Easy to learn
Quite frankly, the learning curve for 960.gs is almost non-existent. If you already understand the concept of grids and the necessity for having access to the first and last items in a given collection – understanding the 960.gs syntax is a piece of cake.
You’ve got two grids to choose from. One that allows for 12 columns and one for 16. Want a 3 column layout? Create a 12 column container and fill it with 3 elements, each 4 columns wide:
<div class="container_12"> <div id="blog" class="grid_4"></div> <div id="photos" class=grid_4"></div> <div id="links" class="grid_4"></div> </div>
No really. It’s that easy.
Easy to maintain
Because 960.gs is so easy to learn, it is naturally easier to maintain. Getting multiple designers on the same page can be as simple as showing them the code snippet above and having them go to town. If you buy in to the 960.gs conventions, you can immediately begin taking advantage of it in your work flow.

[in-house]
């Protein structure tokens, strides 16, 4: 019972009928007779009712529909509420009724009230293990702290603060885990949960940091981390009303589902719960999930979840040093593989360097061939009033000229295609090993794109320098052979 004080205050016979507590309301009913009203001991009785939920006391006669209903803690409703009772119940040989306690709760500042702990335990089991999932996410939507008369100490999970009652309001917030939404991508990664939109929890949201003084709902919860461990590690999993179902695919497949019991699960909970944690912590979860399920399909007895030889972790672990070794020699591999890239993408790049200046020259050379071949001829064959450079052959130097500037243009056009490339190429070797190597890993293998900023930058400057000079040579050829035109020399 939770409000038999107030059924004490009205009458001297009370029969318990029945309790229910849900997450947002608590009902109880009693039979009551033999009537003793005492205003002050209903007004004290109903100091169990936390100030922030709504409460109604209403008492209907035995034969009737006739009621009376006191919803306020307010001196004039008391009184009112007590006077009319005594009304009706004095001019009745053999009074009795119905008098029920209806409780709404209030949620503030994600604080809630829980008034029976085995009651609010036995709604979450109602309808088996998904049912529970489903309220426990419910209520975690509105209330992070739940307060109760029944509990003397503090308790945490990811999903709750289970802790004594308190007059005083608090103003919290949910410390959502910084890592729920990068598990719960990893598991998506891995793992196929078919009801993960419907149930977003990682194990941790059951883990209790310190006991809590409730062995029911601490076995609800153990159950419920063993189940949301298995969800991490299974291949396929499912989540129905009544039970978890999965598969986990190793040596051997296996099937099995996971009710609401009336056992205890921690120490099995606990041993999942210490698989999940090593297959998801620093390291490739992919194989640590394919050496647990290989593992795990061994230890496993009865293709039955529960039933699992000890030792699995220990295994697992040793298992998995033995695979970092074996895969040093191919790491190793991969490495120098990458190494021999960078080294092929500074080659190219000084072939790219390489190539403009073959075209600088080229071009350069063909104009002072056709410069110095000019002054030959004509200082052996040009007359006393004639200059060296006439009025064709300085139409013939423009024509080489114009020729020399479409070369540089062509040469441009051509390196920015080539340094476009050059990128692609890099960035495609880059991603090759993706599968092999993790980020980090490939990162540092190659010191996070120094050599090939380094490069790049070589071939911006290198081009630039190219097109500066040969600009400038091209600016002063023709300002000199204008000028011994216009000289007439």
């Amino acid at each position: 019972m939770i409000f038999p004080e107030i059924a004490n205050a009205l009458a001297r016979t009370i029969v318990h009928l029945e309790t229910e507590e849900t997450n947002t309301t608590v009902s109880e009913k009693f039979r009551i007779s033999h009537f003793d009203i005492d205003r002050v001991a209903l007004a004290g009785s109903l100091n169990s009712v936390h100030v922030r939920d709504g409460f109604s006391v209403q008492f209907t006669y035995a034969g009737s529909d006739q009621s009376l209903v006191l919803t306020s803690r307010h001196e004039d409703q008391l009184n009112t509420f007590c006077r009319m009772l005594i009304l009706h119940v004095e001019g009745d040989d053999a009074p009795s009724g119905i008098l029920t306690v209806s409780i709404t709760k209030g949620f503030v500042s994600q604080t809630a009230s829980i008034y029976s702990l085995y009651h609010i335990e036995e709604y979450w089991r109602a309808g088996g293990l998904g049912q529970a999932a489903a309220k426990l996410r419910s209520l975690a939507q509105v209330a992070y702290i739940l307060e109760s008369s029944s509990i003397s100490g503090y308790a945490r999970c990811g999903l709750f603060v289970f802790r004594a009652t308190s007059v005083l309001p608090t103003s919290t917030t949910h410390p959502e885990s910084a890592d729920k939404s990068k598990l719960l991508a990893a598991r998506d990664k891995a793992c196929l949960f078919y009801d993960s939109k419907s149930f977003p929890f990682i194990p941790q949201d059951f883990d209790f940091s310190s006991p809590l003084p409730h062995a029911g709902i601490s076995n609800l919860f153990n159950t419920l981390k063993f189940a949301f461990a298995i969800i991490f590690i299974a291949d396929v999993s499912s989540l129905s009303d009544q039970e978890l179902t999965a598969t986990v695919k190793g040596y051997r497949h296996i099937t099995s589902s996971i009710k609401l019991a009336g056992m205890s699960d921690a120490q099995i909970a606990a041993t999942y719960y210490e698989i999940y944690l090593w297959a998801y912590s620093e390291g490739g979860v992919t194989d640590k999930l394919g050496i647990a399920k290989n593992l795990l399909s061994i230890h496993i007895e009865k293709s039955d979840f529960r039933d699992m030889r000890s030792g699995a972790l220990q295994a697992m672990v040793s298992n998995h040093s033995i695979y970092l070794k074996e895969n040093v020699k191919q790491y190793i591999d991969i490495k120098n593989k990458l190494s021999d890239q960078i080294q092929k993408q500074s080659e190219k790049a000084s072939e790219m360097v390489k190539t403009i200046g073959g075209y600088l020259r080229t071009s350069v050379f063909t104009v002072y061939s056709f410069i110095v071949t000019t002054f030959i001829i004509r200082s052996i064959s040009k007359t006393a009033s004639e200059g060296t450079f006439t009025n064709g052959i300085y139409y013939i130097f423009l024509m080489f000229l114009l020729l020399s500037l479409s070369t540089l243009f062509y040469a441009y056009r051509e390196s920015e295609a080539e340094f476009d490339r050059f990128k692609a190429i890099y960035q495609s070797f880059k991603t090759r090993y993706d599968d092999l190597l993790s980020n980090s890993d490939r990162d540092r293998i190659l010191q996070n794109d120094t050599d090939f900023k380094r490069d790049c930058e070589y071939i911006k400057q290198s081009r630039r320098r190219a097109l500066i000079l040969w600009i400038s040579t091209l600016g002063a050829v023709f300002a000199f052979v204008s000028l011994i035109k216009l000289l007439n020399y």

Furthermore, 960.gs is browser compliant all the way down to IE6. Now, you can certainly mess that up if you try, but it is absolutely killer to be able to rely on a bulletproof grid out of the gates.
Has a small footprint
I didn’t use the text.css file from 960.gs as everything it covered was going to be redone anyway. That left us with Eric Meyer’s CSS Reset and the main 960.css file which is a mere (3.6 KB) when compressed. It is brilliantly small. See for yourself:
The only tweaks that I made, were in implementing some snazzy, automatic float clearing to the 960.gs containers and .alpha classes. Everything else is custom CSS on top of 960.gs for the Onehub.com design.
As semantic as possible
Let’s be honest. In order to make a CSS framework useful, you’re going to have to make some sacrifices when it comes to semantics and naming conventions. I think Nathan Smith, the guy behind 960.gs, made some incredibly smart ones.
Most of us use something like container or wrapper for classing our containing elements. If you want a container that allows for 16 columns using 960.gs, you’d use: